Journal Record Staff Reporter
A supervisor for a manufacturing plant, news room or law firm
is a manager, not a guidance counselor. No wonder these
individuals can feel overwhelmed when faced with an employee's
alcohol, drug, financial or family problems.
In times past, when personal problems spilled over and
affected an employee's job performance, management dealt with the
situation as best it could. Perhaps the individual was fired and
given the name of a substance abuse treatment center. Or maybe
the supervisor took on the employee's problems, serving as a
shoulder to cry on and appearing to show favoritism.
Companies today are increasingly turning to employee
assistance programs to eliminate inept, inconsistent handling of
personal employee problems. The programs provide a professional
person, trained in assessing these issues, who employees can talk
to confidentially. Then the employee assistance counselor can
refer the worker where he or she can get the needed support or
Employee assistance programs are available in a range of
coverages and costs.
"Employee assistance programs improve job performance in the
long run," said Jamie Leal, who has spent more than 15 years in
drug and alcohol counseling, working with employee assistance
programs and acting as a liaison between business and industry
and the mental health and chemical dependency field.
A program can "improve employee morale and help supervisors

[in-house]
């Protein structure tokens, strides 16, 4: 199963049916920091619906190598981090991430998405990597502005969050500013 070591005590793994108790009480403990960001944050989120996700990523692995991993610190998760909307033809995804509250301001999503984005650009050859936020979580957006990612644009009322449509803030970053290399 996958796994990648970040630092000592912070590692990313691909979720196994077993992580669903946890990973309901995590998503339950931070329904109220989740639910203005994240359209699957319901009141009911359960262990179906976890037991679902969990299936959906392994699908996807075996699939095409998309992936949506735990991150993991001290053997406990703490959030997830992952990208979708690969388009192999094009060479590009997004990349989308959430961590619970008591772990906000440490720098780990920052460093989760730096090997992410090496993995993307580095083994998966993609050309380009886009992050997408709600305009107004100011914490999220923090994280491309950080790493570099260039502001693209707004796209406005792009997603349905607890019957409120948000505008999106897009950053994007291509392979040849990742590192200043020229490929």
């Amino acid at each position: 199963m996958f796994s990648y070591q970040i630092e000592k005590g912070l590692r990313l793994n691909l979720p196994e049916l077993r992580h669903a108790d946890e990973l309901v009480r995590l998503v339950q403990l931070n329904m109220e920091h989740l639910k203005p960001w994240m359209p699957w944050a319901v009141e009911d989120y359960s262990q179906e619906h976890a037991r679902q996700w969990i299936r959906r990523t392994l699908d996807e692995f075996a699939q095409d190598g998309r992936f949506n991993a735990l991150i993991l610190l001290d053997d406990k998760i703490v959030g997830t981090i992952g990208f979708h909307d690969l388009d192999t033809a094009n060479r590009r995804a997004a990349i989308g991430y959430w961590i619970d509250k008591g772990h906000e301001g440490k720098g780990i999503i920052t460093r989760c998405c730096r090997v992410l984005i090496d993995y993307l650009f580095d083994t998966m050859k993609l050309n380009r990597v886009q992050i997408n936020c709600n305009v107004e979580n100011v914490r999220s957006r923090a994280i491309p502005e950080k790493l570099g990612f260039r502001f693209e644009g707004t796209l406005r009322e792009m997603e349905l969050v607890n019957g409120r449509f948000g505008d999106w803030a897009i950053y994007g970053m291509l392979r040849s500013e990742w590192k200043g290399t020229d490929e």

deal with employees who are having job performance problems," she
said. "Employee assistance programs can be used as part of the
progressive disciplinary procedure to give the employee an
opportunity to change his behavior before he loses his job."
Ultimately, employee assistance can result in savings to a
company. If performance is down due to a personal problem,
chances are the problem can be resolved through appropriate
outside resources and the company avoids having to invest in
hiring and training a new employee, said Leal, a licensed
professional counselor with a master's degree in education.
"Employee assistance programs are also very helpful because
they give managers support in the process of identifying and
working with problem employees," she said. "They're (managers)
not trained as therapists, and they can lose their perspective
sometimes when they take an employee under their wing and become
emotionally invested and over protective."
An employee assistance program doesn't change an employee's
status with the company; if he or she is already in trouble,
such issues as arriving for work promptly and behaving
courteously toward customers still must be resolved. But
depending on the need, the employee assistance professional can
steer an employee toward a private social worker for counseling,
a chemical dependency treatment program, a financial counseling
center, 12-step group or community counseling center whose fees
are on a sliding scale, Leal said.
It is advantageous for employees to have access to an employee
assistance representative, because that person can "jump-start"
them on the way to the particular kind of help they need. For
example, the representative should be aware of therapists who
specialize in certain areas, and may be able to match the
personalities of the employee and potential therapist.
Otherwise, it takes perseverance and a "weeding out" process
for an individual to find a therapist on his own, Leal said.
Employee assistance programs had their roots in alcohol abuse
problems, but a number of issues today are taking a toll on
workers. Included are workplace violence, stress, and layoffs or